You mentioned the atmosphere that you like to breathe into each film.How do you establish this?

It’s the cast which determines the overall mood. Everything starts from thechoice of the bodies, the faces and the looks of my actors. They dictate thetone of the film. The actors remain the vector through which a filmmakertransmits emotions and feeling. The sets also dictate the overall tone. That’swhy, at the time of writing the script, everything remains abstract. I neverknow in advance what the whole is going to look like.

That said, was it straightforward to cast the film?

No. Finding the right person to play HELI was a long and difficult process.I’d seen at least 3,000 people. I couldn’t make up my mind. I didn’t have anyparticular profile in mind. I was looking for a face or personality with which

I felt a connection. I had perhaps invested and projected too much ontothis character. Turning down every suggestion was a way of rejecting myself,of putting my ideas to the test. Armando Espitia was one of my favorites, allthe same. So I picked him, thinking: “OK, let’s go for it, otherwise I’m nevergoing to make this film!” So I set Armando up in the region where we wouldfilm so he could absorb the local vibe. He lived with a family for a while.He had long hair and pale skin. We cut his hair very short and had him getsome sun. It was while we were making all these changes that I realizedI’d found the right person. That’s often how it goes with my actors. My firsttask with them is to change the way they look. Without this modificationprocess, – I can’t project myself. This method is so much easier, which is whyI rarely work with professional actors. In HELI, only the actor who plays thefather of the family had previously worked in film.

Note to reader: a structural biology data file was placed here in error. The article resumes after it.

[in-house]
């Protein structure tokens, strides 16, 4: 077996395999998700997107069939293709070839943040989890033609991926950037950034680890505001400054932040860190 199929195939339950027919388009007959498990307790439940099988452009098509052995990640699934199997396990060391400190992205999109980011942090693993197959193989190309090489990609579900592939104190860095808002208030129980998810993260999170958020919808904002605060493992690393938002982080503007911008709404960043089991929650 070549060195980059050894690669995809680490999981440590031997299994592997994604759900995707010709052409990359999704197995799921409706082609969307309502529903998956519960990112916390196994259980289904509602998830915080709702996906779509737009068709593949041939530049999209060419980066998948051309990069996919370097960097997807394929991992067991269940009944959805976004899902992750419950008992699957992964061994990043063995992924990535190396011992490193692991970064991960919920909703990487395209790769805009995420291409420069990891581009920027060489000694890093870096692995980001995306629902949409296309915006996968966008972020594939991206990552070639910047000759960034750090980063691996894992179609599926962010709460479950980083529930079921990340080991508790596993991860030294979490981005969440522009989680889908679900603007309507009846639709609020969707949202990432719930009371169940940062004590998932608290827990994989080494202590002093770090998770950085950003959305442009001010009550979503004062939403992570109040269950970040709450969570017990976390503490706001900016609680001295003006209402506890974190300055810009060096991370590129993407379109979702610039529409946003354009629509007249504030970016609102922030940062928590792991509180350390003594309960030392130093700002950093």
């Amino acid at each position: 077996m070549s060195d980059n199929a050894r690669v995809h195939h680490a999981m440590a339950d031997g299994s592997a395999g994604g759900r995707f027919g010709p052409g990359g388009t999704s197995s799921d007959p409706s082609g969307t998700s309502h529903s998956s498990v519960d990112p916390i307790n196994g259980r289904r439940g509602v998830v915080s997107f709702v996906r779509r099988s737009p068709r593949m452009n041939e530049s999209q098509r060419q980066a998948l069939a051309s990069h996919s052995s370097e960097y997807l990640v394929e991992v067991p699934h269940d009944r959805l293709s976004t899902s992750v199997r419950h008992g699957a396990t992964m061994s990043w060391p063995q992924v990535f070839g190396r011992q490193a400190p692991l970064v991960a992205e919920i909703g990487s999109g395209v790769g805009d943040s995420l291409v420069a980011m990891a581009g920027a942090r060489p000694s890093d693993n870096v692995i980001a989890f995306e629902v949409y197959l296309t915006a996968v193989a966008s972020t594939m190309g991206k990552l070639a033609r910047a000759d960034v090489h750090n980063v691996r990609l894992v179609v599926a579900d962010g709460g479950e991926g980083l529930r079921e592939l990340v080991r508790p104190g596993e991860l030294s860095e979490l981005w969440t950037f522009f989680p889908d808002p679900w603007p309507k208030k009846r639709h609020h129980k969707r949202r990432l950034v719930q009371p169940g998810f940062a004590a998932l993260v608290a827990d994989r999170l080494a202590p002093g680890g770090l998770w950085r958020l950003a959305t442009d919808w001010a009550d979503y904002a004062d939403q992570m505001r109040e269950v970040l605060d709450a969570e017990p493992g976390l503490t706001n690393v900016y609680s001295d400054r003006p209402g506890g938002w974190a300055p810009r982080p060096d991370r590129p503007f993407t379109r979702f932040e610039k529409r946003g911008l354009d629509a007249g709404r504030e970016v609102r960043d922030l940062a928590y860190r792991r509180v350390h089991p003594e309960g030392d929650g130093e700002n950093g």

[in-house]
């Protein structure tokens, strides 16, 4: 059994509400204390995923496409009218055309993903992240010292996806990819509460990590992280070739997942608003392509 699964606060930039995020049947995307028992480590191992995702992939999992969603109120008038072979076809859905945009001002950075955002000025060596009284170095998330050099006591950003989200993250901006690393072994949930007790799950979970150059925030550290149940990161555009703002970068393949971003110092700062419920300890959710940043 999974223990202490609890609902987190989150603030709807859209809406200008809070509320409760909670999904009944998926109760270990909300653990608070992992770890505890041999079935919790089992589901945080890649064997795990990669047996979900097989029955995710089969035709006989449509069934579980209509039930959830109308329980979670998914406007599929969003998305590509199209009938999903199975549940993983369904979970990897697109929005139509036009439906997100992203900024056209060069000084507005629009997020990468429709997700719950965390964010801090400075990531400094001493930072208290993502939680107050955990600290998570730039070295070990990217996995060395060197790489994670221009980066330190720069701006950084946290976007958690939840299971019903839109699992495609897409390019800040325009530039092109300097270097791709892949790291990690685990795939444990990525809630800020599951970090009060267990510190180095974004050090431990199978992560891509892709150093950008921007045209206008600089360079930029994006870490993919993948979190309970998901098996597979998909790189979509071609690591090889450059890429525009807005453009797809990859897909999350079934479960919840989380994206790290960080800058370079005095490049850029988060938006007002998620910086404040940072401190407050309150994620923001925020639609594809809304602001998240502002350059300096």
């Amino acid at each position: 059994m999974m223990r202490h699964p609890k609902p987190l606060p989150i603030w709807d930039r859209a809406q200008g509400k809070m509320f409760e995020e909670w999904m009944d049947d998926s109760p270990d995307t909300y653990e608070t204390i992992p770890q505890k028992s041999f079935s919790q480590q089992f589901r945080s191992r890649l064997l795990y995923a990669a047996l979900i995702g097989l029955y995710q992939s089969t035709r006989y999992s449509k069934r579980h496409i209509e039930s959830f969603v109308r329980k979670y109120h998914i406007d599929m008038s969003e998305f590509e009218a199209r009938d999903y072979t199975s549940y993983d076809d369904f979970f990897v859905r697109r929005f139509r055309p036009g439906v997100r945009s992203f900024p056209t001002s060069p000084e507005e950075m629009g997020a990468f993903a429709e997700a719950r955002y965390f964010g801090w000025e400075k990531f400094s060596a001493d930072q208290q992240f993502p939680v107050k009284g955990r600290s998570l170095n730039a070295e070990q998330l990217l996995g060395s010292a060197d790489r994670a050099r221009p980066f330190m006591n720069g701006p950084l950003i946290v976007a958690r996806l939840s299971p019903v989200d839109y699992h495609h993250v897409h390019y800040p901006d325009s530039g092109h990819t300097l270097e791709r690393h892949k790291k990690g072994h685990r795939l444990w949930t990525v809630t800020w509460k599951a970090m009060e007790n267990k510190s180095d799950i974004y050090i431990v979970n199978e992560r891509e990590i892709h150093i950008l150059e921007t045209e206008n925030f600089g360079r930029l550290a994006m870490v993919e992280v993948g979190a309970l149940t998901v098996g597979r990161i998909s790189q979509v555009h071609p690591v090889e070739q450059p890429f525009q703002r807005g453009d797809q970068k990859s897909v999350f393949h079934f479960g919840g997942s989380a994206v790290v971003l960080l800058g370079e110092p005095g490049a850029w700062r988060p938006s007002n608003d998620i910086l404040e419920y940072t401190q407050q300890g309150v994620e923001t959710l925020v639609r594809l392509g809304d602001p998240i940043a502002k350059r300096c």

Was the choice of the name HELI a way of linking this story to anyparticular mythology?

No. I read a short article in the newspaper about a boy aged 10, called HELI,who was involved in a shoot-out between his gang and the police. That storyleft a big impression on me, so I used the name in my film. I liked the sonority.

Do you always adopt the same working method?

Yes. In order to throw myself into the shoot and find the right rhythm forthe film, things have to be well organized from the start, otherwise it goesall over the place. I know what I’m like, I tend to be a bit chaotic! So I writea very detailed script, then I make a complete storyboard. All the shots inmy film are therefore imagined and thought out in advance. With that as mystarting point, I modify and explore new avenues during the shoot. On set,we improvise a lot. The important thing is to always shake up the routine.You have to be able to break something to move forward. Each day has itsown rhythm, its own pace. The script and the storyboard are like actors; theyare at first fantasies that go on to be transformed by the reality of the shoot.

HELI is the first film you have shot on digital. Why did you chose this format?

It was a way of going as far as possible with my actors without worryingabout whether there was going to be enough film. I wanted to reallyexperiment with things. I did a lot of takes, perhaps too many! I also knewthat, unlike my other films, there were several action scenes that would bedifficult to film, with complicated camera movements, and digital allows forunrivaled flexibility.